A rose by any other name

The Chair of “Voice” had a letter published in the Gazette on 17 July 2015, which draws attention to an important omission in the name of Malvern For All. The text of the letter can be found here:

What has been missing from the name of a company, directed by 2 (previously 3) Malvern businessmen? The word “Limited”. What, you may ask, is the significance of Companies House’s insistence that Malvern For All change its name to Malvern For All Ltd? Does the brand name now sound as sweet? Indeed not. Instead of being a social or charitable enterprise, the Articles of Association of the limited company that is Malvern For All Ltd, reveal the strictly commercial nature of this endeavour. Furthermore, by choosing to create a limited company, the original 3 directors of MFA Ltd chose to limit their liability to the grand sum of £1.00 each. This is exactly the same sum of money that members have paid to join Voice of the Malvern Hills. Given the time of year, you might be able to grab a bargain at Lidl and purchase a punnet of strawberries for this princely sum. Maybe you could pick up a small loaf of bread from Colston’s? How far could you stretch a £1.00?  It may come as a surprise to many, to learn that if MFA Ltd went bust at any time during the construction of a cable car to the Worcestershire Beacon, that its 3 directors would only forfeit £1.00. How many £1.00’s of taxpayers’ money would it take in order for Malvern Hills District Council to complete or remove a half-finished project? How many homes would those millions build? How many schools? How many day-care facilities? What number and size of grants to local charities who undertake valuable work in the community?

These are the questions we need to be asking ourselves when we consider the merits of permitting MFA Ltd to construct a cable car on the hills. Will MFA Ltd be able to deliver on its promises when spm many other organisations have failed to do so? The fate of the London cable car, Boris Johnson’s much feted vision for Transport for London, cost more than double the original estimate. Half of the cost of the cable car was funded out of the budget of Transport for London. Imagine how many lifts in how many underground and overground stations could have been installed with that money? How many more elderly and disabled passengers, how many more parents pushing pushchairs and tourists wielding suitcases could have been given access to how many stations across Transport for London’s network?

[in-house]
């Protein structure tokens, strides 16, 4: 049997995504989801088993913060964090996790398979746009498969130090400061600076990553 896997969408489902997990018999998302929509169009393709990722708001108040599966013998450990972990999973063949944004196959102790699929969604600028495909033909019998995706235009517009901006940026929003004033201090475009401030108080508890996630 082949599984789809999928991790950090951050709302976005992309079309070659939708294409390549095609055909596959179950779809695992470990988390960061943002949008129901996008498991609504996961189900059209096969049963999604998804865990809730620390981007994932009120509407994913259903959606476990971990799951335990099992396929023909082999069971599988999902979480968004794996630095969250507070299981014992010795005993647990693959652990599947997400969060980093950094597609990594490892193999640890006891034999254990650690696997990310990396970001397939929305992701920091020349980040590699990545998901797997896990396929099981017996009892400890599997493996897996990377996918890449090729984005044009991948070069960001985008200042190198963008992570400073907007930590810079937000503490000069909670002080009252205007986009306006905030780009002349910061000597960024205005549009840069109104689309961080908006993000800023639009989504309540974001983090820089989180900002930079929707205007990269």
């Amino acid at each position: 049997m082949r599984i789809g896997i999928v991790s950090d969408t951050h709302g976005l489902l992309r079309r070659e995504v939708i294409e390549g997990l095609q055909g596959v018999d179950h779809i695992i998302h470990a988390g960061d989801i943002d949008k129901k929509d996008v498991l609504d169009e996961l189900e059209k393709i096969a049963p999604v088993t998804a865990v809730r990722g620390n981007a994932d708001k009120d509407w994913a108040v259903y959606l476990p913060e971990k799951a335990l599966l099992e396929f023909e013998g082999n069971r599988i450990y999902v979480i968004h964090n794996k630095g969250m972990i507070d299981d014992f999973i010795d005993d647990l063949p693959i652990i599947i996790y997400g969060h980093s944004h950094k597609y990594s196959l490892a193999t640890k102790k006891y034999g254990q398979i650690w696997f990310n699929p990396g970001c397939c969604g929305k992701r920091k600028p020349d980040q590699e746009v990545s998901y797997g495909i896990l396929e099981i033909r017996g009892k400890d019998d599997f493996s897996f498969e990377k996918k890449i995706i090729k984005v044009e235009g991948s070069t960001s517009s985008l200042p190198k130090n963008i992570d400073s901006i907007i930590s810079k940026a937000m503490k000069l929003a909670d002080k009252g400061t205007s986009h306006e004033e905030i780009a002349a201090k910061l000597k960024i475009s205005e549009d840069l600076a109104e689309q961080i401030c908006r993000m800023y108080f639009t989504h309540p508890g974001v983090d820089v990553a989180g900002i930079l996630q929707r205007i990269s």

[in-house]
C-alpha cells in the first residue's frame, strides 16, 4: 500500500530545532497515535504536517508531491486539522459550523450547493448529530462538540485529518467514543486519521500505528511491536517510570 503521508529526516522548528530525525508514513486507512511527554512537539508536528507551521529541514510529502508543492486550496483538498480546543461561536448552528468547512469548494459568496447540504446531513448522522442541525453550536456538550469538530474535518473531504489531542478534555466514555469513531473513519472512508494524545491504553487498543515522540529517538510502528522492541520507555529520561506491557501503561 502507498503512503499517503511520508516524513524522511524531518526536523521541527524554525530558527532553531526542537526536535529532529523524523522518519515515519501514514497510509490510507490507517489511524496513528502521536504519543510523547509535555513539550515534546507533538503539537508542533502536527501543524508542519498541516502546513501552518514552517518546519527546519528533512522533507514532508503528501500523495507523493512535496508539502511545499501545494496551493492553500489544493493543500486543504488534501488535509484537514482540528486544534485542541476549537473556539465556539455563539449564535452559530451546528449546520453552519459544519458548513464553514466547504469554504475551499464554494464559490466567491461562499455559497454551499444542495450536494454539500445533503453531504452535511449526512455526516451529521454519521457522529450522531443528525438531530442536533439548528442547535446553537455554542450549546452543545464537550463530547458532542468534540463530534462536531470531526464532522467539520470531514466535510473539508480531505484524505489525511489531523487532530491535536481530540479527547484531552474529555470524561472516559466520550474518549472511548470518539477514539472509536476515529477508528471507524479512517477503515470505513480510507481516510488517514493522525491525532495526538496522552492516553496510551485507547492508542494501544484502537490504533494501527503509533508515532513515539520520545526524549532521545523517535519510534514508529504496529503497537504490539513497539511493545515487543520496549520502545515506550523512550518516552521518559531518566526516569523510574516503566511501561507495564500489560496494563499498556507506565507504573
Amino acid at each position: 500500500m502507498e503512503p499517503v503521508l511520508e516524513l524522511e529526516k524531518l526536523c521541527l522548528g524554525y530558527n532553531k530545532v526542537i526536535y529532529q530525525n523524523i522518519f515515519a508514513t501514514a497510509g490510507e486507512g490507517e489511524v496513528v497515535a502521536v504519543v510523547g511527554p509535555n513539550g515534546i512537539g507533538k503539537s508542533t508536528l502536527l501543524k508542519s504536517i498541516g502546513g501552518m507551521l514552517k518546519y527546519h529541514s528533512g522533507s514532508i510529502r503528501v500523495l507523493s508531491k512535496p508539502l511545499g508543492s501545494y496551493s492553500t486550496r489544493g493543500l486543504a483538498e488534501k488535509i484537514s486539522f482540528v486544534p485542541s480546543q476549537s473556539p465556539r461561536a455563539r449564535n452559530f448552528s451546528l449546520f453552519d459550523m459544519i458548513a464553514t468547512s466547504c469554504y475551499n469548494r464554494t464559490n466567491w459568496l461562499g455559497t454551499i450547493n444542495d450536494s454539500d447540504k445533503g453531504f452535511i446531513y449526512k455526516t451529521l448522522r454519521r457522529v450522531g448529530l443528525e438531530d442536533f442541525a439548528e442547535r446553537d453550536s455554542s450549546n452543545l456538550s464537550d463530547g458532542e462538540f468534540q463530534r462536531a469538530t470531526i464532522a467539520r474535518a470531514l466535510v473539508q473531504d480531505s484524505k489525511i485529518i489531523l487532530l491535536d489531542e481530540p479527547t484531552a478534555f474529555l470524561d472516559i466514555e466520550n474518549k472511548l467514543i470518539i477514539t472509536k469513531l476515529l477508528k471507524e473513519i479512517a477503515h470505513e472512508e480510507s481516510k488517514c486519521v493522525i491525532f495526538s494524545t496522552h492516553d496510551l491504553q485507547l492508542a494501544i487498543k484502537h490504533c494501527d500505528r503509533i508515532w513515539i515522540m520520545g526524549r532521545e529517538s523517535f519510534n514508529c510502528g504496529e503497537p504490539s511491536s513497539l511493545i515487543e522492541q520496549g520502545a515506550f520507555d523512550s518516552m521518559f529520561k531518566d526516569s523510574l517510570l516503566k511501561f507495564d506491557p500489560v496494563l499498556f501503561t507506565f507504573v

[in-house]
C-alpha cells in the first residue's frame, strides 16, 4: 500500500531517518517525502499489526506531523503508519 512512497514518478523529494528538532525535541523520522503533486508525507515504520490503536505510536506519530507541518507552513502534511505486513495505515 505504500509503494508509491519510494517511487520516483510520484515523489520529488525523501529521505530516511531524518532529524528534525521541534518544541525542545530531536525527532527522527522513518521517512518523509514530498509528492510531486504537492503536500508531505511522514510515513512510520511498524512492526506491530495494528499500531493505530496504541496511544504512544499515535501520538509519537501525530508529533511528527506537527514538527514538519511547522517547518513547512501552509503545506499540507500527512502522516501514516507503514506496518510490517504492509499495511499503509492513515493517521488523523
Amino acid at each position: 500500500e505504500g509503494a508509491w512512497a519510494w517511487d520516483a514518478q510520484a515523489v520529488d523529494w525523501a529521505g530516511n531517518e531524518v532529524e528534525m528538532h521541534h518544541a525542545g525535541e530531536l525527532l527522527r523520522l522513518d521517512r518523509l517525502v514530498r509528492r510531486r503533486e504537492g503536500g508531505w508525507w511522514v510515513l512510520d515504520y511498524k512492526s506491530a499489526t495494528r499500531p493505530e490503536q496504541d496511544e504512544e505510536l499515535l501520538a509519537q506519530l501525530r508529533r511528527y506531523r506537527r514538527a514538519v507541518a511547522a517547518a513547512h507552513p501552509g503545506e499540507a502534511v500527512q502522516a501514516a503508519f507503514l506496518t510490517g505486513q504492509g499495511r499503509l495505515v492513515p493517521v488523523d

Even if someone may be in favour of a cable car in principle, they can still be highly critical when staring the hard facts and figures in the face. Voice of the Malvern Hills is opposed to any taxpayers’ money paying for a cable car on the Malvern Hills. We believe that far greater access to the hills could be provided to those with limited mobility if MFA Ltd banded together with the Malvern Hills Conservators and the District Council and provided a number of off road mobility scooters for members of the public to hire. Those familiar with Shopmobility schemes found in towns, other than Malvern, will understand the model we favour. Thus, in addition to a Shopmobility scheme in Malvern, which the town is currently lacking, Voice would like to see a “Hillability” scheme. I think that that is something that we would all be happy to spend at least £1.00 each towards.

Cable car would threaten unique geology of Malvern Hills

Moira Jenkins sent a letter to the Malvern Gazette, voicing her concerns with respect to Malvern For All’s proposal to install a cable car on the Malvern Hills. That letter can be found here:

The letter demonstrates that there is a further reason to protect this area against commercial development, namely, its unique geology. The particular section of the hills described in the letter can be seen in this photograph, taken by John Payne (with thanks). To the uneducated, it is an uninteresting slope, which would not have us reaching for our cameras, even in the age of digital photography. However, for those with a keen eye for geological features, the section of scree captured in this picture is something to get pulses racing. The scree is a relic of the Ice Age climate and it is quite delicate. It would be badly damaged by the pylons needed to support a cable car. This emphasises the need for Voice, and others, to promote the special nature of the Malvern Hills and to help educate those of us who would not give a scree more than a second glance, were we even to notice one in the first place.